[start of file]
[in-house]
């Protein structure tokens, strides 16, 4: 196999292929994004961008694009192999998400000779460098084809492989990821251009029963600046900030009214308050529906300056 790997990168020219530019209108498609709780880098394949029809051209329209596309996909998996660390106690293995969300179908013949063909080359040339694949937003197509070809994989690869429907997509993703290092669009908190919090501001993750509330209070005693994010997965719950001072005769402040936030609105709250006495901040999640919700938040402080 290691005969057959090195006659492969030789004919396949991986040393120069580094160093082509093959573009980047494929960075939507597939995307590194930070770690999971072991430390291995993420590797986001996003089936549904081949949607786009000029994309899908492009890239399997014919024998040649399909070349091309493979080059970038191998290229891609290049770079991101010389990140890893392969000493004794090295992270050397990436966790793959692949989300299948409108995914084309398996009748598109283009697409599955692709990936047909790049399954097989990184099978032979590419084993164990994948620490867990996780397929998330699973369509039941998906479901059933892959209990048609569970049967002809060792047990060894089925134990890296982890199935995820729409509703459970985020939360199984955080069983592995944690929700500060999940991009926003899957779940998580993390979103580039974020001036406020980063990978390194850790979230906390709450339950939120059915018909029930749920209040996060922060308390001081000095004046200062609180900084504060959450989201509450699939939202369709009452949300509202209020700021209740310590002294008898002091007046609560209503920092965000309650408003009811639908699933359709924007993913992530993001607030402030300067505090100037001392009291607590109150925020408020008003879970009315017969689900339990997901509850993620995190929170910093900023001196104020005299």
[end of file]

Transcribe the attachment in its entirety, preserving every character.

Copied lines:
[in-house]
């Protein structure tokens, strides 16, 4: 196999292929994004961008694009192999998400000779460098084809492989990821251009029963600046900030009214308050529906300056 790997990168020219530019209108498609709780880098394949029809051209329209596309996909998996660390106690293995969300179908013949063909080359040339694949937003197509070809994989690869429907997509993703290092669009908190919090501001993750509330209070005693994010997965719950001072005769402040936030609105709250006495901040999640919700938040402080 290691005969057959090195006659492969030789004919396949991986040393120069580094160093082509093959573009980047494929960075939507597939995307590194930070770690999971072991430390291995993420590797986001996003089936549904081949949607786009000029994309899908492009890239399997014919024998040649399909070349091309493979080059970038191998290229891609290049770079991101010389990140890893392969000493004794090295992270050397990436966790793959692949989300299948409108995914084309398996009748598109283009697409599955692709990936047909790049399954097989990184099978032979590419084993164990994948620490867990996780397929998330699973369509039941998906479901059933892959209990048609569970049967002809060792047990060894089925134990890296982890199935995820729409509703459970985020939360199984955080069983592995944690929700500060999940991009926003899957779940998580993390979103580039974020001036406020980063990978390194850790979230906390709450339950939120059915018909029930749920209040996060922060308390001081000095004046200062609180900084504060959450989201509450699939939202369709009452949300509202209020700021209740310590002294008898002091007046609560209503920092965000309650408003009811639908699933359709924007993913992530993001607030402030300067505090100037001392009291607590109150925020408020008003879970009315017969689900339990997901509850993620995190929170910093900023001196104020005299």